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Cannabinoids, whether plant-derived, synthetic or endogenous, have been shown to stimulate appetite in the adult organism. We have reported previously that cannabinoid receptors play a critical role during the early suckling period: The selective cannabinoid CB1 receptor antagonist N-(piperidiny-1-yl)-5-(4-chlorophenyl)-1-(2,4-dichlorophenyl)-4-methyl-1H-pyrazole-3-carboxamide (SR141617A) permanently prevented milk ingestion in a dose-dependent manner, when administered to (Sabra, albino) mouse pups, within 1 day of birth. As a consequence, these pups died within the first week of life. We now generalize this finding to a different strain of mice (C57BL/6). Further, we show that cannabinoid CB1 receptor blockade (20 mg/kg SR141716A) must occur within 24 h after birth as injection of SR141716A into 2- or 5-day-old pups had a much smaller effect or no effect at all, respectively. Cannabinoid CB1 receptor knockout mice did not ingest milk on the first day of life, similarly to SR141716A-treated normal pups, as measured by the appearance of "milkbands". However, the knockout pups started to display milkbands from day 2 of life. Survival rates of cannabinoid CB1 receptor knockout mice were affected significantly, but to a lesser extent than normal pups, by the administration of SR141716A. Daily administration of the endocannabinoid 2-arachidonoyl glycerol, or the synthetic agonists (R)-( )-[2,3-dihydro-5-methyl-3-(4-morpholinylmethyl)pyrrolo[1,2,3-de]-1,4-benzoxazin-6-yl]-1-naphthalenylmethanone (WIN55,212-2, 5 mg/kg) or (-)-cis-3-[2-Hydroxy4-(1,1-dimethylheptyl) phenyl]-trans-4-(3-hydroxypropyl)cyclohexanol (CP55,940, 5 or 20 mg/kg) did not promote survival or weight gain in CB1-/- pups. Our data support previous evidence for a critical role of cannabinoid CB1 receptors for the initiation of suckling. Further, the present observations support the existence of an unknown cannabinoid receptor, with partial control over milk ingestion in newborns. Our data also suggest that the CB1-/- neonates possess a compensatory mechanism which helps them overcome the lack of cannabinoid CB1 receptors.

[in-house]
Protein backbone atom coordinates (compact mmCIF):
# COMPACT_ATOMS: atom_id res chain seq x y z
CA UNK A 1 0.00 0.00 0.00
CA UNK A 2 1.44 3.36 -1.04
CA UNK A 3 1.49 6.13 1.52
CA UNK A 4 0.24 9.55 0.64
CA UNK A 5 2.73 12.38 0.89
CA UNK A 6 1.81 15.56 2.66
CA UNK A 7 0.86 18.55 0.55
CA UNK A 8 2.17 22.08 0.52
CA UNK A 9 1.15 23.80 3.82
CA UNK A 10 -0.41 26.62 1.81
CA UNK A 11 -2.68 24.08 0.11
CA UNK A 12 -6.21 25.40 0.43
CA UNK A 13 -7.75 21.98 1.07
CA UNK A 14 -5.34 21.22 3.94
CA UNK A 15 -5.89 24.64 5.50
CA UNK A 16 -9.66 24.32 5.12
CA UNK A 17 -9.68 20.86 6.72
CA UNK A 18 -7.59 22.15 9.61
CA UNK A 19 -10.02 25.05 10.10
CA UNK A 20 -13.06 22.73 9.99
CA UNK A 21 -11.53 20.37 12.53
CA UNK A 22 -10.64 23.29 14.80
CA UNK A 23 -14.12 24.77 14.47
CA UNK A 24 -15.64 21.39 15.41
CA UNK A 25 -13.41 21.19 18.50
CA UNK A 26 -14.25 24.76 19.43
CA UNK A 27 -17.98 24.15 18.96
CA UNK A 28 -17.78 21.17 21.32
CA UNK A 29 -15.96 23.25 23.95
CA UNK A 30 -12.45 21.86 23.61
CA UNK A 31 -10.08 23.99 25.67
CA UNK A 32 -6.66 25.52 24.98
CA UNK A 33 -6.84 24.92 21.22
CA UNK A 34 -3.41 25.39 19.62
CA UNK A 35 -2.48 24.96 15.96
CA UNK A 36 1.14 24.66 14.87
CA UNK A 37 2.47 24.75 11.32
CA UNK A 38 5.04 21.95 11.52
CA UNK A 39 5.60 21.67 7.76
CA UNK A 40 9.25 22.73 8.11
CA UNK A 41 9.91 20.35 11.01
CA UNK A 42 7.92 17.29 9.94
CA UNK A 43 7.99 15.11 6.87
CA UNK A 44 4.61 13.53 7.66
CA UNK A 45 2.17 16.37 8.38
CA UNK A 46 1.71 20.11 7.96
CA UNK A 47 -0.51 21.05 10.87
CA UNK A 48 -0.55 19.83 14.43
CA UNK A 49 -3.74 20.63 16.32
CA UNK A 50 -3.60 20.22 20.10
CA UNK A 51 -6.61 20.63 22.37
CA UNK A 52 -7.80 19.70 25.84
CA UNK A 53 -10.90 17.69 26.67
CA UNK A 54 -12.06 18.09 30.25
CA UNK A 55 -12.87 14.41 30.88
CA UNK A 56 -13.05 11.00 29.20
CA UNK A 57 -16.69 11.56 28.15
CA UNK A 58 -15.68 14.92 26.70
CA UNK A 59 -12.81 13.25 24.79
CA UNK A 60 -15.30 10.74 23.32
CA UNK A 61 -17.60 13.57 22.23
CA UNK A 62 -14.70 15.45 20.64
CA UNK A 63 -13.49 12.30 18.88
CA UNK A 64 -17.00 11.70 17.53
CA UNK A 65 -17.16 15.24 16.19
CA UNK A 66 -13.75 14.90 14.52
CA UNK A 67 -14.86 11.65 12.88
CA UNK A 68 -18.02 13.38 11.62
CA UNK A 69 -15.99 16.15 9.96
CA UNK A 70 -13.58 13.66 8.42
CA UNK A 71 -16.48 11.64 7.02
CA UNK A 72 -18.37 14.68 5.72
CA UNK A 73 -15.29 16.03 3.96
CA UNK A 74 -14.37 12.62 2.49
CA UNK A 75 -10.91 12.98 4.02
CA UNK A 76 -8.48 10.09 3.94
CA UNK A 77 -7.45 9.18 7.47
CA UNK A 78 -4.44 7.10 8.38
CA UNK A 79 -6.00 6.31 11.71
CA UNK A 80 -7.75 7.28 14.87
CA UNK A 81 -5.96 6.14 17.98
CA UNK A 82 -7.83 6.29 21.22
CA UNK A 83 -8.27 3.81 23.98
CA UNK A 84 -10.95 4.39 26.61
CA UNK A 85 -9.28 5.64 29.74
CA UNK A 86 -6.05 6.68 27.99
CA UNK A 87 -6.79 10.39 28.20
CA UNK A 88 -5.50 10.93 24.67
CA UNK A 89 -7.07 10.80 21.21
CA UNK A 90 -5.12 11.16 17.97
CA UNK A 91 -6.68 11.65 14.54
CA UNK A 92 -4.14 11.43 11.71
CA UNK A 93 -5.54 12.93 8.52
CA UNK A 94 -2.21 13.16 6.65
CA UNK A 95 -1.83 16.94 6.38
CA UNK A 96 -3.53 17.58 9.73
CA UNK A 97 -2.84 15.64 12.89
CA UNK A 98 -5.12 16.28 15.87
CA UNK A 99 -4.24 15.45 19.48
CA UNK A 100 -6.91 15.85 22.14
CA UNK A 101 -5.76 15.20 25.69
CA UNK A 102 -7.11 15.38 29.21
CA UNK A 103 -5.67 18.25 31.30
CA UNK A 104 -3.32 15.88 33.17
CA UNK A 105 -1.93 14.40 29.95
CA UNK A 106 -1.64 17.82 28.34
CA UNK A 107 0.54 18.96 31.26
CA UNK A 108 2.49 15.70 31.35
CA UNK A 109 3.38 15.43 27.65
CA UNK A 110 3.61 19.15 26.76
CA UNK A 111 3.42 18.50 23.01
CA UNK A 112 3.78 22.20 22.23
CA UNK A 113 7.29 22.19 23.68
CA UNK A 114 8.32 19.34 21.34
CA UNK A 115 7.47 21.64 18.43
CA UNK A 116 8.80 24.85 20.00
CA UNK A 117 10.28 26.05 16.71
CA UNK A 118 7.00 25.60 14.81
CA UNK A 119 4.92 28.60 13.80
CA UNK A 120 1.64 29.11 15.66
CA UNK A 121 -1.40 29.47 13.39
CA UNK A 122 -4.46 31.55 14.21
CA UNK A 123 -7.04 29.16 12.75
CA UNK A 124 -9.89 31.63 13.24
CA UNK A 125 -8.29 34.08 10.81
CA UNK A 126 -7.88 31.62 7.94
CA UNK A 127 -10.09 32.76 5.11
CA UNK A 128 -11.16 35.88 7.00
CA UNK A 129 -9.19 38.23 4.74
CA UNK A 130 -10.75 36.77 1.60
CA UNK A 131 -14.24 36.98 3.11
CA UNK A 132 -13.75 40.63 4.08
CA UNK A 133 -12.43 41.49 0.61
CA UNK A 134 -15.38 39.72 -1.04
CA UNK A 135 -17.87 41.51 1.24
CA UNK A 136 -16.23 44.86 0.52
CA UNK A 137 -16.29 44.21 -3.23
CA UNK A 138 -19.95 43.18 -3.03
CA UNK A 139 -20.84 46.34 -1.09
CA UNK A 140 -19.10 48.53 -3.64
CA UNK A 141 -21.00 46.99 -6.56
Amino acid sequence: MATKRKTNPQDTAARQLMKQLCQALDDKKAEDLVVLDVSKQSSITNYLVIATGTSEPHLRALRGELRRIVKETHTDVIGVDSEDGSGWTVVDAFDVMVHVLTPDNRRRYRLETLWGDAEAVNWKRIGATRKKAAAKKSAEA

(C) 2003Elsevier, Inc.